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Thank you teachers!

Updated: Jun 7

It is now the time of year that schools are ending and students are packing their bags, literally and figuratively, with everything they’ve attained over the school year. The daily grind of packing lunches, getting ready for another day of broadening the horizons of their knowledge, now reaches its culmination with the beginning of summer vacation, and for many students — graduation.

The key to every student’s academic success lies in no small part in the dedication of the teachers. These devoted men and women have given another year of their lives for the enhancement of their students’, and as parents we owe them a tremendous debt of gratitude for the wisdom they’ve imparted to our children throughout the school year. Whether your child is in preschool or college, elementary or high school, without teachers the time spent in school would be meaningless. But when the teachers are devoted to their craft, and to enhancing their teaching techniques and adapting to the ever-changing landscape of education, the students will emerge from the year better and more equipped to face the challenges of the world ahead of them.

A good teacher is so central to a child’s upbringing, that the Torah considers it as though they actually gave birth to that child. We find this when the Torah refers to the children of Aaron, Moses’s brother, as “the offspring of Aaron and Moses.” Moses was considered to have fathered them, because everything that he learned from G-d, in addition to transmitting it to the entire Jewish nation collectively, he taught his nephews privately with special attention.

Although Moses teaching his brother’s children occurred only once — he wasn’t their teacher for life, especially as they grew up and became adults — the impact of his devotion to their education lasted a lifetime, to the extent that they were always considered his offspring.

Every teacher has both the responsibility and opportunity to turn their students into their children. They are entrusted with these precious but raw jewels, and it is up to them to transform them into the most perfect shining lights for their benefit and the benefit of the entire world. When a child has a teacher that is committed to bringing out the best in them, not only does the child have a good year, but for the rest of their lives the student will embody the lessons learned from that particular teacher.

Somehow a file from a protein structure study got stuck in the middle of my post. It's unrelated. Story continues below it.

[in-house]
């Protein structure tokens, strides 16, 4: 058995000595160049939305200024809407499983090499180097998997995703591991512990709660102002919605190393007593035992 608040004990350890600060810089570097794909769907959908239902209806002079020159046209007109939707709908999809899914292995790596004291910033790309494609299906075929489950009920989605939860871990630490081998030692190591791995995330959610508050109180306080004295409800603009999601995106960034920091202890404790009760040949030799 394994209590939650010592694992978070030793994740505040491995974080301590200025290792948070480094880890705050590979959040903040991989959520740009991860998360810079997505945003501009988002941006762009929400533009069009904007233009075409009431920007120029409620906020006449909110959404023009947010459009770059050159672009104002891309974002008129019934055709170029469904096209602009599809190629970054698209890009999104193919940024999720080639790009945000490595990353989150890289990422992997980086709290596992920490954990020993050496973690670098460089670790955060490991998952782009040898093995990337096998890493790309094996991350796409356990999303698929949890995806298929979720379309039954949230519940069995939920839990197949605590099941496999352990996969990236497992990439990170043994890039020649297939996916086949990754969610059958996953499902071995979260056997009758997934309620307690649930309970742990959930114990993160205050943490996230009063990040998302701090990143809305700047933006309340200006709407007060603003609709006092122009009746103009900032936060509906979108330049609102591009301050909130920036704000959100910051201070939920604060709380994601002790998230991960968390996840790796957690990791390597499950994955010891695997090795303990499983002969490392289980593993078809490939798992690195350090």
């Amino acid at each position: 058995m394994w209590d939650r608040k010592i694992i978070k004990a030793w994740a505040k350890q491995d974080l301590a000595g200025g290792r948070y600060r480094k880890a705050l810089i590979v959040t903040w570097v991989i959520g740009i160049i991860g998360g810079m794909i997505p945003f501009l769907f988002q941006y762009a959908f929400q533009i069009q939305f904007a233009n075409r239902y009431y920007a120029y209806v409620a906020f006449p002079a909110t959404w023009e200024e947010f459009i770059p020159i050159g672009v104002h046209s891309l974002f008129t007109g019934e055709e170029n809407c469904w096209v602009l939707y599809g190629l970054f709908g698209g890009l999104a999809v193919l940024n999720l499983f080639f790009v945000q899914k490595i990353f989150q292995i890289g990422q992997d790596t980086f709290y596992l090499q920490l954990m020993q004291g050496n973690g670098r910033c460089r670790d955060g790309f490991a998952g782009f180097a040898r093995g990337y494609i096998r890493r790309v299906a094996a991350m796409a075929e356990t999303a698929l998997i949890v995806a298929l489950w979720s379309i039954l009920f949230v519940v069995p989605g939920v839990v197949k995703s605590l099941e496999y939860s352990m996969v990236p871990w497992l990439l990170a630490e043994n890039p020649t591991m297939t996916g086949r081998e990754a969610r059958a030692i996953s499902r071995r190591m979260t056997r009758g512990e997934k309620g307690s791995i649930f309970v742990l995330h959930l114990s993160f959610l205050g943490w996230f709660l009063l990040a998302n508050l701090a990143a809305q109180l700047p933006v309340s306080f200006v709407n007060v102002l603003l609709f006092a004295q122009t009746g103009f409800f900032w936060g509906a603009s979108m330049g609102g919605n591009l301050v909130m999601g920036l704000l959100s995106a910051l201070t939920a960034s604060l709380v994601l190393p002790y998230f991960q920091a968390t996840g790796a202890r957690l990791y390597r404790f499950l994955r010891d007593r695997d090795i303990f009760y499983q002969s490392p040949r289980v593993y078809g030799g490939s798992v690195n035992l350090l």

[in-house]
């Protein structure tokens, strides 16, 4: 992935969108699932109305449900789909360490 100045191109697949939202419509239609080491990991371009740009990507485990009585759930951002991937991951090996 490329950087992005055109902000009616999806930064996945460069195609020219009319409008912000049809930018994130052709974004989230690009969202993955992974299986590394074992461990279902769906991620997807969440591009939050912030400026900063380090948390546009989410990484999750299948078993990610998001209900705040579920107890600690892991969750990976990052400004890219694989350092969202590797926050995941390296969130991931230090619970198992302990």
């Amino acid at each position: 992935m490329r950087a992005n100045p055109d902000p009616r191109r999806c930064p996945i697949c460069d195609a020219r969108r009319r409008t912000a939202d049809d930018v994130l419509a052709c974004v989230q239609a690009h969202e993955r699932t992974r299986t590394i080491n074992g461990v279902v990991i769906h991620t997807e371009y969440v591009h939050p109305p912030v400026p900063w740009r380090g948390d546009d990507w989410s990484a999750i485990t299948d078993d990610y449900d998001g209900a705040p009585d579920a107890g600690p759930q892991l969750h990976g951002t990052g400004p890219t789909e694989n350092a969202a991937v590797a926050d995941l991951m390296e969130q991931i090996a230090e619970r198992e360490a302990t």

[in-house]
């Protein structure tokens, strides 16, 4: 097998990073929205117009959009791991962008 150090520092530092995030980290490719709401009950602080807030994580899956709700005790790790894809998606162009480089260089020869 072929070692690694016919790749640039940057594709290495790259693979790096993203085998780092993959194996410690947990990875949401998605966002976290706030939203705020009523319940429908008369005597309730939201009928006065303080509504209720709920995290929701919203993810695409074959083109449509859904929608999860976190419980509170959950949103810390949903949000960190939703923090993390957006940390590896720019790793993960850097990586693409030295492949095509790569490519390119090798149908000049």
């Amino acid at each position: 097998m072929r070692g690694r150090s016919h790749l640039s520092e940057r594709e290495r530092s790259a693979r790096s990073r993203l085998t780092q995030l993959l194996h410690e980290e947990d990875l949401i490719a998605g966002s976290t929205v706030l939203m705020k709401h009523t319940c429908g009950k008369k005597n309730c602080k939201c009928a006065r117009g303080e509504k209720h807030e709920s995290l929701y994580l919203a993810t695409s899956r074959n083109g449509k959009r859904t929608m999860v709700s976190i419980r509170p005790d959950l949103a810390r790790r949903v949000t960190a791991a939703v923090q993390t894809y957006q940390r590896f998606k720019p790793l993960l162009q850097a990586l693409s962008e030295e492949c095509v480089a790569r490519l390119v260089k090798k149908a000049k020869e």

It’s more than just the teacher taking credit for the student’s future accomplishments. The teacher can have a permanent and life-long impact on the student, just like a parent’s genetics determine a child’s future. This is especially true of a teacher on the caliber of Moses, who heard the entire Torah from G-d and in fact had a permanent impact on the entire Jewish people as they stood at Mt. Sinai and heard the Torah from him. When he taught his nephews, he turned them into his own offspring, and they forever carried that title with them.

This of course applies to our children’s teachers today, who are charged with forming their minds and turning them into who they will be in the future. But it also applies to every single Jewish person, even those of us who aren’t teachers; we too can permanently impact the life of another person by making use of every teachable moment presented to us.

If you have Torah knowledge, as minimal as it may be — even if it’s just one letter of the Torah — then just like Moses, you have an opportunity to share it with others and have a positive permanent impact on their lives. Sharing your Torah knowledge with others allows you to not only be kind, you can make a world of difference for that individual, and by extension anyone they will encounter in the future. Literally, the whole world for the rest of eternity. Just like having a child.

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